During the 1900’s, the United States had a tight relationship with Puerto Rico. The U.S had a strong reign over Puerto Rico after the Spanish-American War which resulted in having control the nation’s political, economic, and social assets. During this period, the U.S public mentality towards the island was one of awe and patronizing attitude. There were many different programs that U.S created in helping the Puerto Rican population to integrate to American life/culture. One way was to educate Puerto Rican children in American institutions.
The entry An Indian in Spite of Myself, is an auto-biographical account of a Puerto Rican individual, Juan José Osuna. This was written in 1932, in which the content of the document entails on Osuna’s personal account when he left Puerto Rico to study in the United States. He was chosen by his a manager of a tobacco corporation, where Osuna worked, from his town, and was able to have a scholarship to study at Carlisle Indian Industrial school in Carlisle, PA.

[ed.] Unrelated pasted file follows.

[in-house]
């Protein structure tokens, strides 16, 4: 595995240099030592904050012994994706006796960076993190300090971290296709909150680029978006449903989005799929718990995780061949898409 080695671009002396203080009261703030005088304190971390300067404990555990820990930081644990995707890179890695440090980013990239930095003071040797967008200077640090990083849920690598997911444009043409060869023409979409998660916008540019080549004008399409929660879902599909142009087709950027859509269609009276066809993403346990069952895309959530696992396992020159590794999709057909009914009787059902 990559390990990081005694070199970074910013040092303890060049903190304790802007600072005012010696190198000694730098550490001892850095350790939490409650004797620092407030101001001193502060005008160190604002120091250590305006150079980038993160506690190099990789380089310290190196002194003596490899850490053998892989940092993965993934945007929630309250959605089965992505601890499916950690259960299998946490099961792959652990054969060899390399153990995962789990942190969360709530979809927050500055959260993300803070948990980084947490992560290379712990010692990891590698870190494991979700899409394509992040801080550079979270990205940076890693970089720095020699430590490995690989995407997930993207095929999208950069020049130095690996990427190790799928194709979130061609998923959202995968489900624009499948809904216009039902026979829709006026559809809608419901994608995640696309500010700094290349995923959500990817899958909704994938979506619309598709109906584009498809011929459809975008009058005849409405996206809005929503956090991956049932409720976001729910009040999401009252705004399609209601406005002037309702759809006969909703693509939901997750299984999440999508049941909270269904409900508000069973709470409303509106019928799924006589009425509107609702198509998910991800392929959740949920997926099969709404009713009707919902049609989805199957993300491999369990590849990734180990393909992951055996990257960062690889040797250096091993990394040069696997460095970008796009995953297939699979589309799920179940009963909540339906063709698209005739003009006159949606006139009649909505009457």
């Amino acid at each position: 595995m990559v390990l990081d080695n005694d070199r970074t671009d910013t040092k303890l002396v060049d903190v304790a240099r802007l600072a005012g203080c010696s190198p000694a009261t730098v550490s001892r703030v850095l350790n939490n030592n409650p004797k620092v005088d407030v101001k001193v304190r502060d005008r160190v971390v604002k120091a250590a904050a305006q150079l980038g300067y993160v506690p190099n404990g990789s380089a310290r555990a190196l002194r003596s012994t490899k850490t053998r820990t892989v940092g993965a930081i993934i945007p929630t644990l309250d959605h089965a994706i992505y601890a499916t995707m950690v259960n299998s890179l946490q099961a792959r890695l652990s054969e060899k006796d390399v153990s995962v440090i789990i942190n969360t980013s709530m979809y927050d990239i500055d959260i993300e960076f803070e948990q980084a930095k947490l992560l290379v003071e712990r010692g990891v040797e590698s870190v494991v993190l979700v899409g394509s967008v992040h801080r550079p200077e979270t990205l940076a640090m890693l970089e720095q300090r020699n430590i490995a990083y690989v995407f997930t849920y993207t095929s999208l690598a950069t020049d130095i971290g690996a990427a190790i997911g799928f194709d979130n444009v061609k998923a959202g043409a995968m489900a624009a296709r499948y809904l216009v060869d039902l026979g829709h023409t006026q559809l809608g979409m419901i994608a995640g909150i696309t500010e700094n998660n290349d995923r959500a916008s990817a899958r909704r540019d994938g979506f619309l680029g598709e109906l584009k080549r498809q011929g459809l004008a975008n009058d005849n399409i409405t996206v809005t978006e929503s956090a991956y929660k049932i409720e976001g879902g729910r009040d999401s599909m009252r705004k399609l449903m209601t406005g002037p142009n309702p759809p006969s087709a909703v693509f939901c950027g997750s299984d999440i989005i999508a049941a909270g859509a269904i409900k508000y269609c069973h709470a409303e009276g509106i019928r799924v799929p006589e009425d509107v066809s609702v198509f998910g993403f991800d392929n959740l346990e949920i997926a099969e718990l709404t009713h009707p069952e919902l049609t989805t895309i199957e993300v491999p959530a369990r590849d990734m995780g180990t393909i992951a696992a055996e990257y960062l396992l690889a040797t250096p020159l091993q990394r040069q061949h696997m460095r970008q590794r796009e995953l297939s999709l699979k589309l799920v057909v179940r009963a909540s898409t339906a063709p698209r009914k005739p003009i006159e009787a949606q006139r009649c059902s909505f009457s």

As Osuna recalls his experience on how he was treated at Carlisle Indian Industrial school. He states that he and the other students had to laborious work at the school and the instructors in this school would only communicate in English. At stated in this document, “We [students] were very disappointed lot. I had decided to become a lawyer, but I did not see that in this school I would ever get nearer my goal” (139). The objective of this school was to educate the native Americans and Puerto Ricans in becoming full-fledge Americans, as well in becoming “well-civilized”. This mentality reflects on U.S paternal attitude towards Puerto Rico and the other nations under their control. Puerto Ricans struggled to be seen by the white Americans as equal individuals rather than “uncivilized” individuals. Another component seen in Osuna’s experience is how conflicted American public was towards Puerto Ricans. During this time, white Americans had difficulty on how to racially label Puerto Ricans. When living outside from Carlisle Indian Industrial school, in the town of Orangeville, Osuna was seen as a spectacle due to the fact that that he was not seen either as a native American or white. Juan Jose Osuna’s experience reflect in a larger scale on U.S agenda with Puerto Rico and how they were reflected in these educational institutions.